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16-17 November 2019 saw a momentous occasion: innovators, creators and thinkers came together for the world’s first Graphene Hackathon.  24 hours for 10 teams to design, prototype and pitch new products, ideas and business based on graphene ink technology.

With three great prizes up for grabs (£250 for second place; £750 for first place; and a grand prize of up to £5k support from the Graphene Engineering Innovation Centre (GEIC) to develop the winner into a commercial business and product) all the competitors were keen to get going.  People had come from across many different countries, universities and companies, as well as many different technical backgrounds (from physics to ballet!) for this opportunity.

With access to electronics, fabrics, inks and technical facilities at the GEIC, the teams came up with some truly amazing ideas and products in the short time available.  From interstellar solar power to sign language translation; cycling to trucking, there really was no limit to the creativity and graft on show.

I was lucky enough to have the chance to do a brief introductory session about intellectual property; perhaps not the most thrilling part of the day (for some!) but a key part of any creative business.  Fortunately I was scheduled early enough in the day that energy was still high!

Spirits were kept up by the amazing organizing team, all students themselves, who deserve immense credit for running the whole event so smoothly and keeping everyone energized, engaged and fed.  After 23 hours of hacking the excitement was still as real as at the very start, testament to the event and the organisers.

But it wasn’t just the products and ideas that were being judged – the ‘Dragon’s Den meets The Apprentice’ pitches needed to include business planning and strategy too.  Again it was impressive to see how much work and thought had gone into these.  From market research and patent searching through to contacting potential customers to identify consumer need, the standard was remarkably high.

In the end, though, there could only be one four three winners.  An “innovation prize” of £250, for the most ingenious use of technology, went to Glovene, who has created a glove system for translating sign language into text of speech.  Such amazing opportunities for increasing accessibility are great to see.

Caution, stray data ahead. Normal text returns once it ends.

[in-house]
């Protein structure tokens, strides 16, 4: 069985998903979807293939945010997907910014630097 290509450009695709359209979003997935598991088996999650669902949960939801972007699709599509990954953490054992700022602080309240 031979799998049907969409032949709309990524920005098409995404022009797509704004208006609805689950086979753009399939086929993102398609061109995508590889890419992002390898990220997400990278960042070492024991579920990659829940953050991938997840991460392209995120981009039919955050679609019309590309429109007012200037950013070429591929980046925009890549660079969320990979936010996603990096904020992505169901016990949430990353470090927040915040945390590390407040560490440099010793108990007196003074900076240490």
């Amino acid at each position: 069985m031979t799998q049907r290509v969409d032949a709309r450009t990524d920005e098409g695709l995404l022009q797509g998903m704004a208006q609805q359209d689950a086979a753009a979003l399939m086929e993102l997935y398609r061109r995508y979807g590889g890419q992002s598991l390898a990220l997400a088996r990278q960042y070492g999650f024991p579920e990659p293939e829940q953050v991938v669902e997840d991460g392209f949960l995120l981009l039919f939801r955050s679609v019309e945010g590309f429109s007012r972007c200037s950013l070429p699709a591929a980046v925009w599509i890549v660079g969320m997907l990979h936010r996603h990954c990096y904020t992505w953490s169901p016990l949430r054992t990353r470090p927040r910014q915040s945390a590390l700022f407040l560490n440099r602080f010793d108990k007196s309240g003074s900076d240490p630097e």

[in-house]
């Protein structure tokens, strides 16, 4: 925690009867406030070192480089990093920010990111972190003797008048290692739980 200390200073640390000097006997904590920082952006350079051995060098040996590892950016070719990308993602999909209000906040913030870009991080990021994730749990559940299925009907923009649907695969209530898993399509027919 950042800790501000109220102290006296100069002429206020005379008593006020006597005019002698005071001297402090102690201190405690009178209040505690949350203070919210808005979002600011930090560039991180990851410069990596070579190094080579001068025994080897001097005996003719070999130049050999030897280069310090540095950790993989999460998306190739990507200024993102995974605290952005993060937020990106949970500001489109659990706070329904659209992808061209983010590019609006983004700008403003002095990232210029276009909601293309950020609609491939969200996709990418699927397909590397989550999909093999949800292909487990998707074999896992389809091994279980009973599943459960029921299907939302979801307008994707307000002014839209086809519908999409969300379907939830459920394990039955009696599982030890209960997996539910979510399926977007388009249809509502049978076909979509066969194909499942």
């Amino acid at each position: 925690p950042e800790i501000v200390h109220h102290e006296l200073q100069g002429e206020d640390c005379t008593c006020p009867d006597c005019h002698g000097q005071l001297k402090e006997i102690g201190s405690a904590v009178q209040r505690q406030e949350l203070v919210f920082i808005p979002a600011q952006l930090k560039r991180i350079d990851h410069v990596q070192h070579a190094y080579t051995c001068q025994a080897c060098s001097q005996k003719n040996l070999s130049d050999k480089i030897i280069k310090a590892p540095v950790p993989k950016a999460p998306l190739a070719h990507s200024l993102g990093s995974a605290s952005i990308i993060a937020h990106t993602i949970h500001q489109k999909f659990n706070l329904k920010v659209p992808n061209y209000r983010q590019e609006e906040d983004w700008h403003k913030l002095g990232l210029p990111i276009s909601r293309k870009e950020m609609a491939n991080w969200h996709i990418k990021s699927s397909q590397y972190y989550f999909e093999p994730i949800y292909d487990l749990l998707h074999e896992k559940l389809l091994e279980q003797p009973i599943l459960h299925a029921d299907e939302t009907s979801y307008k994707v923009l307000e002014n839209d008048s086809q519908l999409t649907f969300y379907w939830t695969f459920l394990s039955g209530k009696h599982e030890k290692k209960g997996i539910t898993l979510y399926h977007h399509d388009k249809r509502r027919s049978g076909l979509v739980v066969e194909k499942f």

The second prize, for the team with overall the second highest ‘score’ from the judging, went to Innovation INKlined, with their posture sensing equipment which has the potential to greatly enhance seating comfort, improving workers’ health and reducing costs to employers.

The first prize, for the team with the highest overall score, went to Glovene (again!).  An incredible product, impressive prototype, and professional pitch really paid off.

But it was another team, LIQUIDENTITY, who took home the biggest of the big cheques – up to £5000 of support, materials and mentoring from the GEIC to turn their idea (a product for assessing soil to improve crop yield, particularly in economically disadvantaged areas like sub-Saharan Africa) into a reality.  Such a product could make a real impact in the world and they had made huge strides to making it a reality in the 24 hours they had.  Just imagine what the next year might bring!

The creations on show, the business ideas pitched, the prototypes manufactured; all go to reinforce that the vision for the GEIC (and for Graphene@Manchester) really is working.  Ideas become prototypes, are tested, reimagined, re-prototyped and commercially assessed under one roof, within short timescales.  This accelerated ‘lab to market’ ecosystem is driving graphene innovation to a new level.  We are delighted to be partners of the GEIC at this exciting time, and look forward to the next Graphene Hackathon!

Working primarily in the chemical and materials science fields, Matthew has significant experience of the intricacies of the EPO. He advises and assists clients with all stages of drafting, prosecution, opposition and appeal before the EPO. Many of Matthew’s clients are Japanese and Chinese businesses that are seeking European patent protection. These include multinational corporations in the fields of high-performance ceramics and carbon fibre technologies, as well as pharmaceutical and cosmetic companies. He also works with several research institutions and university technology transfer departments across Europe.
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